Scouts against Malaria


Scouts against Malaria

This issue reflects on the C virus pandemic which has dominated human activity since the start of 2020 and how this is likely to impact the roll back malaria campaign, the global partnership to reduce the incidence of malaria. 

This issue is dedicated to World Malaria Day and what Scouting has done to reduce the incidence of malaria in African countries. The success of these initial campaigns needs to be followed up so more lives can be saved.

In this newsletter, we review the World Malaria Report published by the World Health Organisation (WHO) on December 4 and the most recent SAM campaigns in Malawi, Uganda and Ghana. 

In this issue we discuss the impact of Cyclone Idai which hit the coast of Southern Africa on March 14, the recent Scout against Malaria campaigns in Malawi, Uganda and Ghana and the advent of World Malaria Day on April 25. 

SAM Kent

Great to see more Scouts Against Malaria awareness training continuing in Ghana using the additional resources sent out recently by Kent Scouts.

scouts against malaria

Saturday 26 January, 2019 - Hawley Scout Hall, Hawley Road, Hawley, Hampshire from 10.30 to 15.00

Scouts for Sustainable Development Goals (SDGs) was launched at the UN Headquarters last weekend, and so this forms the appropriate theme for our next regional workshop. We will undertake a set of activities related to this theme in addition to finding out what each County is doing in terms of international activities and promoting activities within the global programme zone.

s a m

The Scouts against Malaria initiative is now active in 5 African countries that is Gambia, Malawi, Uganda, Ghana and Burkina Faso with Scouts in these countries purchasing long life insecticide impregnated nets (LLIN) from funds raised by UK Scouts distributing these LLIN to vulnerable families, helping with erecting the nets and advising where help can be obtained if bitten.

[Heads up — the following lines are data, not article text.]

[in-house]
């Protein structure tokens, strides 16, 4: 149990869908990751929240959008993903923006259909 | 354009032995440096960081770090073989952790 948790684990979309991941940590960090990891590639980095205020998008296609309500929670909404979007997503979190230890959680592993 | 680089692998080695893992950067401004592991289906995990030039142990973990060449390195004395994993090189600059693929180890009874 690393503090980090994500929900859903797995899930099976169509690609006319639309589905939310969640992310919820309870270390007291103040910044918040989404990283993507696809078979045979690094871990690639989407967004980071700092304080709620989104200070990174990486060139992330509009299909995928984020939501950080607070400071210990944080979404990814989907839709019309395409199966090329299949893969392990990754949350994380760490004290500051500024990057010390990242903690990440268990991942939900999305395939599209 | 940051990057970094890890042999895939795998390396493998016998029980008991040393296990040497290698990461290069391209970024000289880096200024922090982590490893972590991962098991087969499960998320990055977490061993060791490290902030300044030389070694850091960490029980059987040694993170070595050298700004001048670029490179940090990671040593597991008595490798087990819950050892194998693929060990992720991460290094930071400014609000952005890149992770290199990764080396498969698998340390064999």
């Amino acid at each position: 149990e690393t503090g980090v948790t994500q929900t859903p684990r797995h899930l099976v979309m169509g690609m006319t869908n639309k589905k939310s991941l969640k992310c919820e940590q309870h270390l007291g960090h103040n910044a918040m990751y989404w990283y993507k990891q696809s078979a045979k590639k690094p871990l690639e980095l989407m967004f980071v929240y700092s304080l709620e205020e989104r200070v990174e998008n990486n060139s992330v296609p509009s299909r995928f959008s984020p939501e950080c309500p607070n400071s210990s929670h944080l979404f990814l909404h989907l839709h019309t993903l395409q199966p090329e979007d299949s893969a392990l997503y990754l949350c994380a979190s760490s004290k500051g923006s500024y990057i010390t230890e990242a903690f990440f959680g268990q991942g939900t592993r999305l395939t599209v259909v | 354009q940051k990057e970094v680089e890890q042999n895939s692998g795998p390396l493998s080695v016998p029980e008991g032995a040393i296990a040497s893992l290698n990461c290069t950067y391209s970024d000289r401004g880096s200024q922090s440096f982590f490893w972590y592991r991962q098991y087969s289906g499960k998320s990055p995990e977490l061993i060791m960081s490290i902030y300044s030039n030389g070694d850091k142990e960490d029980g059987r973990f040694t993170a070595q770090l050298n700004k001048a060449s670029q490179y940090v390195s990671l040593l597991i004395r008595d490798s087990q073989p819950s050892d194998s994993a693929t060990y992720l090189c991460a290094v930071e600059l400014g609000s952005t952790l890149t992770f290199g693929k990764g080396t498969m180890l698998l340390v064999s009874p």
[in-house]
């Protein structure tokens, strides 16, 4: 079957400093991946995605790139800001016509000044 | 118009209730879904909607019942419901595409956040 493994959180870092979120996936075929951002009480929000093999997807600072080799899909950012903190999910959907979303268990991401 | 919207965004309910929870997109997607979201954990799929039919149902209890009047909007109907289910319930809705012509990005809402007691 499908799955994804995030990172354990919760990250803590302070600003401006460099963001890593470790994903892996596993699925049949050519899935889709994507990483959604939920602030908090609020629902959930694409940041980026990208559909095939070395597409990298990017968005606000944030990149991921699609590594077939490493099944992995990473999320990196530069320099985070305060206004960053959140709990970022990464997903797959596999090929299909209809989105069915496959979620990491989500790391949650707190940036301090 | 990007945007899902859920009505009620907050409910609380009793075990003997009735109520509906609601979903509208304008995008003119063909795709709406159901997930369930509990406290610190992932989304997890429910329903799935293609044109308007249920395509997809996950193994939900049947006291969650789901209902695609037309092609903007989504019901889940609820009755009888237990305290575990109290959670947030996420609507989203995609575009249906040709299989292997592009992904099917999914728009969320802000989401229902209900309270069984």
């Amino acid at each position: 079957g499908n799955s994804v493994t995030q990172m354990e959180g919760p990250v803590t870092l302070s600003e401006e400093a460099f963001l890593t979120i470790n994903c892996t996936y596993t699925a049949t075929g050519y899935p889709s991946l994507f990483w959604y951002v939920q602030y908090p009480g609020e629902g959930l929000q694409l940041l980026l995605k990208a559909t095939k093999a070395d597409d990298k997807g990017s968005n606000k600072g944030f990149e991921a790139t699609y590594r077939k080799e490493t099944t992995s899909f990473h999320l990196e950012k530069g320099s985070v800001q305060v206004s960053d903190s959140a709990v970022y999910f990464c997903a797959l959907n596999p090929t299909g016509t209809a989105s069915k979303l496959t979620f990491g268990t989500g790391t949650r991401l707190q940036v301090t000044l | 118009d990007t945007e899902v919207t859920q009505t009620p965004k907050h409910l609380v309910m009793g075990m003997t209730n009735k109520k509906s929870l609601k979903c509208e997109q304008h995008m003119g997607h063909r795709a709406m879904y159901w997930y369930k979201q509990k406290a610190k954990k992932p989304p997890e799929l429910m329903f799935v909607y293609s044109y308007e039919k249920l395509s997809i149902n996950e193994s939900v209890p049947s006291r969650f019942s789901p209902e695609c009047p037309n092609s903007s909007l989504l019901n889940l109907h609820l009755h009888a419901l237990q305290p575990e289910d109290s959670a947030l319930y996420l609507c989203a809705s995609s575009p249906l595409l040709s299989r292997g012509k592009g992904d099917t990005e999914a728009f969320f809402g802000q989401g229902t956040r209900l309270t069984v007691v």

However we are handicapped in several ways –

  • Cost of buying such nets in small quantities in these countries
  • Reluctance of net manufacturers like Vestergaard to make available such nets as free issue
  • Only UK Scouts are currently involved in learning about the illness and what they can do save lives

To make a larger impact we need to involve more countries and to leverage financial and in kind contributions from organisations like the World Scout Foundation and UN Agencies.

BurkinaFasoHertfordshire Scouts has already raised considerable funds to support a SAM Project in Burkina Faso (formerly Upper Volta). Malaria remains a serious public health problem in the French-speaking country, despite the implementation of preventive and curative measures. It constitutes the first cause for consultation, hospitalization and death in their health facilities. Statistics from the national health information system reveal that children are the most affected with 44.2% of the reasons for consultation; 52.75% of hospitalizations and 30.03% of deaths.

SAM youTube

Watch Kent Scout's Ghana18 Scouts Against Malaria Project video

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